Alyson Miers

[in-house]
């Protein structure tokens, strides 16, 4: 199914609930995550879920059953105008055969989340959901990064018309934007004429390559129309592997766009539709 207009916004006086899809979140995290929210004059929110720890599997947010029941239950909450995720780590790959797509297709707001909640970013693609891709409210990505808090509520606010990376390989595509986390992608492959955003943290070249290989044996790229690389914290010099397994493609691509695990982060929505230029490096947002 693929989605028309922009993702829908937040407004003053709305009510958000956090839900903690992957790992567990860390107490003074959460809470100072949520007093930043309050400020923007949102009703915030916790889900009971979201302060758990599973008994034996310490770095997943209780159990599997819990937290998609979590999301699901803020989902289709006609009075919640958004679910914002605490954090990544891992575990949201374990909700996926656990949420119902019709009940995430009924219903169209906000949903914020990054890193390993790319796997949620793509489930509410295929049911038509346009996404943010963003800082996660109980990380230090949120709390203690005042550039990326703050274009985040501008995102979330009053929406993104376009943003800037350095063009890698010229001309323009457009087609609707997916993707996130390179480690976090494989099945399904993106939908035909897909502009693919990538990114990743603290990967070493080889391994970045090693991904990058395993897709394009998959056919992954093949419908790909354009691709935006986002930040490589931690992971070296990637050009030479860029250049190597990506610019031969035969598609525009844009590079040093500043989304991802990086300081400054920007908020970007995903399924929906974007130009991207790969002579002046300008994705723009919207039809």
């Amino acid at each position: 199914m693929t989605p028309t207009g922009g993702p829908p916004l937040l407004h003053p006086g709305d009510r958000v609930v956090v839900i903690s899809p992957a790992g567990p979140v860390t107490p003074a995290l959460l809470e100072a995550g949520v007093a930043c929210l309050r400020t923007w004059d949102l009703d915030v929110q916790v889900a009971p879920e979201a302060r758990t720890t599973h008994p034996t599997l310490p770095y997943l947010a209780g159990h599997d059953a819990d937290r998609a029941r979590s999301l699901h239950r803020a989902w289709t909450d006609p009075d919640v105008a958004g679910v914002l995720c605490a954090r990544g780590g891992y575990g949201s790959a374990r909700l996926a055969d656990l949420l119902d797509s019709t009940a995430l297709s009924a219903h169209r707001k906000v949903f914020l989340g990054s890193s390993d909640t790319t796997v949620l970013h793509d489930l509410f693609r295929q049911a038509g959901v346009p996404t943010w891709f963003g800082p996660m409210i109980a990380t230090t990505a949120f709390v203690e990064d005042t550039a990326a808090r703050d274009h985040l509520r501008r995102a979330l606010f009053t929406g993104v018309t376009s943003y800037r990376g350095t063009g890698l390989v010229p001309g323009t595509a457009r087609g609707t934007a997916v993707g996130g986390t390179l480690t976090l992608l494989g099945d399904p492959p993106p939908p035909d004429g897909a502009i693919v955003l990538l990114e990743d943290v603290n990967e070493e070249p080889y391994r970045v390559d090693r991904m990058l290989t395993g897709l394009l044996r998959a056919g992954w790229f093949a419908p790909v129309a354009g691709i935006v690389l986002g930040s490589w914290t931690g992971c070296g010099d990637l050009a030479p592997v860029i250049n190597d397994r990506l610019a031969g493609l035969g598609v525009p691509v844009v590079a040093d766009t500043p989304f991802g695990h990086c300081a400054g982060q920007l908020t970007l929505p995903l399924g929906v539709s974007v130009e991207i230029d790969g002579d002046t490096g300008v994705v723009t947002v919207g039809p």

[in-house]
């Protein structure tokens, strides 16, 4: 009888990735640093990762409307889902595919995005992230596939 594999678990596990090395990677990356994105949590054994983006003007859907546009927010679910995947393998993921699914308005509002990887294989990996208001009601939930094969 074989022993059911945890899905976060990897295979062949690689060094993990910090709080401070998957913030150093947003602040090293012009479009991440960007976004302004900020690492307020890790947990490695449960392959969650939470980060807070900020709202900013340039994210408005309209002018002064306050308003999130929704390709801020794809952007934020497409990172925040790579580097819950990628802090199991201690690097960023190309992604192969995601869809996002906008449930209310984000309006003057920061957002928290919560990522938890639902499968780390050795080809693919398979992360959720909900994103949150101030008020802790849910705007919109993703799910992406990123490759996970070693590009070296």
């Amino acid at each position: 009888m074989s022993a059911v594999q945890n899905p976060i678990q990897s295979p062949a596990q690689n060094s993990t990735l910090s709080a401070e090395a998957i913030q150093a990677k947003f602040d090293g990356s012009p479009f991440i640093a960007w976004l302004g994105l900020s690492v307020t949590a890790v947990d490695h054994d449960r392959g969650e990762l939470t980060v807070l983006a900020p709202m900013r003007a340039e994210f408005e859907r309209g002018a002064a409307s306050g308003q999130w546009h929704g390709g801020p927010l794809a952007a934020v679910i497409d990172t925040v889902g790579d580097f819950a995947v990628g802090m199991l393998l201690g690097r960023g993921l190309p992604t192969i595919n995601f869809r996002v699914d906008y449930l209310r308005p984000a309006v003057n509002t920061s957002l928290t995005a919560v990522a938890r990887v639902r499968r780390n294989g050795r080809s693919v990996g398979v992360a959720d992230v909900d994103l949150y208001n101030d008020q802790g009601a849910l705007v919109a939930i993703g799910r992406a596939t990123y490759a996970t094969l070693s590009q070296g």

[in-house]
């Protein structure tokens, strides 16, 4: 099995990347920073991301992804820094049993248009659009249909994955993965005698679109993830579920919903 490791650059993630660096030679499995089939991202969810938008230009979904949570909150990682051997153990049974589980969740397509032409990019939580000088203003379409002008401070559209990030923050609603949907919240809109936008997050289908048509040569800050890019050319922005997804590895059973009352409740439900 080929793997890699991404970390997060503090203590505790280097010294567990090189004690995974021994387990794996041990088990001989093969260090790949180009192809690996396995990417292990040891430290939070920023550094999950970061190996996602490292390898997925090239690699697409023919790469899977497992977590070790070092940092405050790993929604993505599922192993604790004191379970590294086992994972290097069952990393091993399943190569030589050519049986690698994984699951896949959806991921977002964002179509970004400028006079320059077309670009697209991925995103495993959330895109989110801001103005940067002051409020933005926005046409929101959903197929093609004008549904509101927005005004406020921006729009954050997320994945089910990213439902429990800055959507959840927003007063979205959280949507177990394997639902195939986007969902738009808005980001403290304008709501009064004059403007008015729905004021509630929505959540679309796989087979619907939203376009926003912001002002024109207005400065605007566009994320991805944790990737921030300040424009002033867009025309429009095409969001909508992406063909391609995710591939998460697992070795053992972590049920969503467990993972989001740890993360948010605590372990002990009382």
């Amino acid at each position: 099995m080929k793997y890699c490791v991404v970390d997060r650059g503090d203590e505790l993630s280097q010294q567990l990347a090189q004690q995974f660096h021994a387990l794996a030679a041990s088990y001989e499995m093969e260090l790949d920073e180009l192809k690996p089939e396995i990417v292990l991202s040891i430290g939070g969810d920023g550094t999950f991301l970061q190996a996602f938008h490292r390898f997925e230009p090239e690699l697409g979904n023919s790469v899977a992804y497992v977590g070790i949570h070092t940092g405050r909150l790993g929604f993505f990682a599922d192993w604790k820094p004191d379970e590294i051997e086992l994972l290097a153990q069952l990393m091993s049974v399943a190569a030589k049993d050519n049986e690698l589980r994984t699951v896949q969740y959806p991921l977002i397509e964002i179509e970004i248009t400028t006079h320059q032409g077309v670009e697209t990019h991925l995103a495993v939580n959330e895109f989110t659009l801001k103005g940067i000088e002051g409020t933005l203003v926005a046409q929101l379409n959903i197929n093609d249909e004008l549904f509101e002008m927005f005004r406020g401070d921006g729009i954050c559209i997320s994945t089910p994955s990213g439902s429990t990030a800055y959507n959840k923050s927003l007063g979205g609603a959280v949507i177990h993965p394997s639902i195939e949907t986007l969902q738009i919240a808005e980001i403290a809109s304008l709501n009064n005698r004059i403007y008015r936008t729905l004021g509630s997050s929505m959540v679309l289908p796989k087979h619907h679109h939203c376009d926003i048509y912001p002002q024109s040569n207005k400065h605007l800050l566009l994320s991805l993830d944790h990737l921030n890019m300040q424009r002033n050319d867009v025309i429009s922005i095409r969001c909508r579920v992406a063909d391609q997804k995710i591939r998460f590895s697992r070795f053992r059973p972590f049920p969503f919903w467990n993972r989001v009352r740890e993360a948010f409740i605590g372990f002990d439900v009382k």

Coming to the end of Moral Combat: Black Atheists, Gender Politics and the Values Wars by Sikivu Hutchinson, I am forcibly reminded of PZ Myers’s endorsement of The Greatest Show On Earth, by Richard Dawkins. There are no more excuses. None. Perhaps it’s a bad sign that I can’t think of a better comparison than a recent biology-focused tome by Prof. Dawkins, but bear with me a few minutes. While Prof. Dawkins chose an ambitious but uncomplicated project of establishing in layman-friendly term Coming to the end of Moral Combat: Black Atheists, Gender Politics and the Values Wars by Sikivu Hutchinson, I am forcibly reminded of PZ Myers’s endorsement of The Greatest Show On Earth, by Richard Dawkins. There are no more excuses. None. Perhaps it’s a bad sign that I can’t think of a better comparison than a recent biology-focused tome by Prof. Dawkins, but bear with me a few minutes. While Prof. Dawkins chose an ambitious but uncomplicated project of establishing in layman-friendly terms the reality of Darwinian natural selection, Dr. Hutchinson’s book takes place at a very different degree of sociological difficulty. She places herself between the black church, the larger white-supremacist and patriarchal society, and the developing atheist movement, and she schools them all. There are few people left uncriticized by her scholarship, only some largely invisible and unheard slivers of society left uninstructed to unpack some invisible baggage. When it is finished, there are no more excuses. None. There should be no more hand-waving away the need for a wider range of voices in the freethinking movement, no more man-splaining and white-splaining about what issues should “really” be the focus of skepticism and atheism, and no more clueless hand-wringing over why there aren’t more women or more people of color involved in outspoken atheism. There are no more excuses for failure to comprehend these concerns, no more assuming that skepticism begins with the Big Bang and ends with Bigfoot. Outside of the New Atheism, there should be no more telling the godless that for the sake of harmony we should simply stop being so noisy about our non-belief. There should be no more pointing to disadvantaged groups’ reliance on religion as evidence of its veracity. There should be no more attempts to silence atheism with the presupposition that religion maintains a more ethical, just and civil society regardless of its explanatory power. These are the questions that live at the intersection of sexism, racism, economic injustice and religion in America, and if you just sit down for a while and prepare yourself to unlearn some party lines, Dr. Hutchinson will make everything clear. There will be some ideas expressed in her book with which you disagree, and some connections explored with which you were previously unfamiliar, and that is only more reason to become acquainted with these concerns. Fear not the expanse of an overly ambitious tome, for Dr. Hutchinson’s writing covers an astonishing breadth and depth of research and insight in a remarkably modest word count. There is no more need for multi-megabyte Internet explosions of privileged obliviousness over godless demographic issues. Here are the answers to your questions.